FREQUENTLY ASKED QUESTIONS
What is Cognitive Behaviour Therapy (CBT)?
Cognitive behaviour therapy is a goal specific process that, in a limited timespan, can often achieve improvements where traditional psychotherapy may take years of effort.
CBT places emphasis on the role that thoughts play in regards to emotions and behaviours, stressing that altering your thoughts can have a profound effect on your wellbeing.
CBT therapists work with children, and their families, to develop individual treatment plans designed to help learn new problem solving skills while increasing confidence and self-esteem.
Anxious or depressed children are often flooded with self-directed messages of inadequacy and doubt. CBT addresses these assumptions and helps clients see that if they change their perception of themselves and their environment, their condition can improve.
THERAPISTS PROVIDE GUIDANCE
While CBT therapists provide guidance and encouragement, the main source for successful outcomes lies within the patients themselves.
Consistent dedication to goal achieving, from patients and their families, is what will ultimately create positive results.
You cannot merely “talk it out” and expect to see automatic improvements, but must instead be willing to put in the effort to retrain your thought process and then put the new ideas into action.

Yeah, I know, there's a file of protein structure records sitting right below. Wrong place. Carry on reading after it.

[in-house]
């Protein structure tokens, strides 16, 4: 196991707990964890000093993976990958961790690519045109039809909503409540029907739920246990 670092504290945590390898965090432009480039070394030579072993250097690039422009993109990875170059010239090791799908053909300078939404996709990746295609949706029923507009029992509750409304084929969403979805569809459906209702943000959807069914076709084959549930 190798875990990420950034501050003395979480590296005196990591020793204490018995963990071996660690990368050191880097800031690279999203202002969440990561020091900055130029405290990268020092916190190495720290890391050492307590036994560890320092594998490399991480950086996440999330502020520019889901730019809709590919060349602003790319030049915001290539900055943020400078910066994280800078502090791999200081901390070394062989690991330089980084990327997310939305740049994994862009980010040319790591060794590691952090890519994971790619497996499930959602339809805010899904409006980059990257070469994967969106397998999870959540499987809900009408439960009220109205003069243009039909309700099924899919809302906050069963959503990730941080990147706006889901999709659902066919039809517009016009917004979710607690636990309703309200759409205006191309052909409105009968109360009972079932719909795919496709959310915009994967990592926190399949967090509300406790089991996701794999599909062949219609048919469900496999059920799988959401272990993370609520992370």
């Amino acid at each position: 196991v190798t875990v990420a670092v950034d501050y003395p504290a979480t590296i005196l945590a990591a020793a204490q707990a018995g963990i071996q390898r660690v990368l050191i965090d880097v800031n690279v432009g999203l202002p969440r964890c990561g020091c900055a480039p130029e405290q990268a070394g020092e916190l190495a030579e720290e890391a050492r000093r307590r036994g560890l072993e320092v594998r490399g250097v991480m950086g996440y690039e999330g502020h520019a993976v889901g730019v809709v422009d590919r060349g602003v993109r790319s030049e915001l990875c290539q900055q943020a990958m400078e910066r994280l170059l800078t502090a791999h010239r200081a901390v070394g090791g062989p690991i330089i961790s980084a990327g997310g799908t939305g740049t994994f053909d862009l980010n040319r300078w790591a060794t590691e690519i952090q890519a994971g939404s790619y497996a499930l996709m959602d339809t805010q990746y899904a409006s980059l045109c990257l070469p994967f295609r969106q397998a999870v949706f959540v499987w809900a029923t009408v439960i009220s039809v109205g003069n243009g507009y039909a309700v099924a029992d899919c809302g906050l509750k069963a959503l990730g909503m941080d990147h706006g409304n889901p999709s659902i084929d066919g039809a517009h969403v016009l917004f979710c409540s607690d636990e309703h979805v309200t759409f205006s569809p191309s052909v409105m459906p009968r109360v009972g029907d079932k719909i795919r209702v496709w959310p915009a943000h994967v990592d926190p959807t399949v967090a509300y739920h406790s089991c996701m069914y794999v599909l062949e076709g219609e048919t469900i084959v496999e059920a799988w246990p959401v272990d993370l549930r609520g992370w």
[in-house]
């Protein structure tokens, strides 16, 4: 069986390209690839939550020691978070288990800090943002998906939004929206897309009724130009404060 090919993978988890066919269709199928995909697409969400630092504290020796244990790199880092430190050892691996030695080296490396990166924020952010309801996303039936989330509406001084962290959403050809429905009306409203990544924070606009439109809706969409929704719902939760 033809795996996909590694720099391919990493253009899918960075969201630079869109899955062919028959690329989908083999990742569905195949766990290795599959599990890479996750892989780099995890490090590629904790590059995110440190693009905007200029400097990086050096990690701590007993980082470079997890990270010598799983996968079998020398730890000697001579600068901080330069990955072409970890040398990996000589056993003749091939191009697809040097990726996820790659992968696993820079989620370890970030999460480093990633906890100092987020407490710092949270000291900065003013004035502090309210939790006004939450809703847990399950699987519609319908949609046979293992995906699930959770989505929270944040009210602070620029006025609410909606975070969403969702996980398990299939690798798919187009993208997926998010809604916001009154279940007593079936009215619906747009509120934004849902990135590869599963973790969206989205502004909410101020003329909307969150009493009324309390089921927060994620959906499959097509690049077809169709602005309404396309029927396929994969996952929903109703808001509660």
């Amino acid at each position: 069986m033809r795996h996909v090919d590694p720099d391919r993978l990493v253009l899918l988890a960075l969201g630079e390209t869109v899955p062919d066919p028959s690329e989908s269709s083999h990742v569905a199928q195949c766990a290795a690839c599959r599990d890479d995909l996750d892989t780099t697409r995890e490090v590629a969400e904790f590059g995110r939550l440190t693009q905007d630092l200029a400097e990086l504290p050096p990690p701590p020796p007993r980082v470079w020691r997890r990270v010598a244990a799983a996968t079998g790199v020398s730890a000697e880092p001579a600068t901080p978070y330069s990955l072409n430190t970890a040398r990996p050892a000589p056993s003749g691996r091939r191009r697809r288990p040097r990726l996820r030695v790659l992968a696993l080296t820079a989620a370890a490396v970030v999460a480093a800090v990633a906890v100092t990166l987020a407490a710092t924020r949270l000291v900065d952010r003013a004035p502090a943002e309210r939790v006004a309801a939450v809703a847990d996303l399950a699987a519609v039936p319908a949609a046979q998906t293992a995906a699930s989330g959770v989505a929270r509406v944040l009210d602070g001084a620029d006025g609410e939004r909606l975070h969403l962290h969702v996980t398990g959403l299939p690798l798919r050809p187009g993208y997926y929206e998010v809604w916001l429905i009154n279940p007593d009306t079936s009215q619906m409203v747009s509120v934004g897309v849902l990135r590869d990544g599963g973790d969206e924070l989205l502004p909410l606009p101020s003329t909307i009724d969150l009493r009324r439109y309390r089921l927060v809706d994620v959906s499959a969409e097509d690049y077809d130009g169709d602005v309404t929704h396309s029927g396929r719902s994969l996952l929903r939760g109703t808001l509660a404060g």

What will Cognitive Behaviour Therapy (CBT) be like?
If this is your first experience of therapy, you may be feeling nervous or apprehensive; the foundation of good therapy is the relationship we create. You will feel safe, listened to and understood, all from a non-judgmental and unconditionally accepting place. After our first session you will know if this is right for you.
Initial meetings usually last about 50 minutes. During this time we can explore your problems and how you can work toward improvement.
How long will it last
Sometimes with children, two or three sessions, on their own or with their families, can be enough to yield tangible results. On average, substantial improvement can be seen after six to twelve counselling sessions. Children facing greater difficulties may sometimes require twenty or more visits.